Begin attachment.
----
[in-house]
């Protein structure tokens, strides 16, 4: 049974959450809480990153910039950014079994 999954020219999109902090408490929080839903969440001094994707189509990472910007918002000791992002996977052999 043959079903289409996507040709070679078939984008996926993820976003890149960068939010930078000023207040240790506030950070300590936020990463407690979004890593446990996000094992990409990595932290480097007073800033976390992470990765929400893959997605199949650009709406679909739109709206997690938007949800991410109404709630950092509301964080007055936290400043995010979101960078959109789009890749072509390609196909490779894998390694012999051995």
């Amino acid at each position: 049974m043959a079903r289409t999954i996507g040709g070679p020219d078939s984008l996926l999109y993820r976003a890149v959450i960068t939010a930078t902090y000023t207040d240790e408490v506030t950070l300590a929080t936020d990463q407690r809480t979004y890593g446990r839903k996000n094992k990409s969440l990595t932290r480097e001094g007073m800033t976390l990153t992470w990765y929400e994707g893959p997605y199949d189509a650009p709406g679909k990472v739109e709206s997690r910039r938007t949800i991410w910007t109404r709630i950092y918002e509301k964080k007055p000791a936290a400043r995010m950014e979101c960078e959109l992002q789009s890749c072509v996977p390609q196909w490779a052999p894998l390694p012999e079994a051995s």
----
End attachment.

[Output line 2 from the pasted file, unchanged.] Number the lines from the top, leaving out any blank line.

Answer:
């Protein structure tokens, strides 16, 4: 049974959450809480990153910039950014079994 999954020219999109902090408490929080839903969440001094994707189509990472910007918002000791992002996977052999 043959079903289409996507040709070679078939984008996926993820976003890149960068939010930078000023207040240790506030950070300590936020990463407690979004890593446990996000094992990409990595932290480097007073800033976390992470990765929400893959997605199949650009709406679909739109709206997690938007949800991410109404709630950092509301964080007055936290400043995010979101960078959109789009890749072509390609196909490779894998390694012999051995």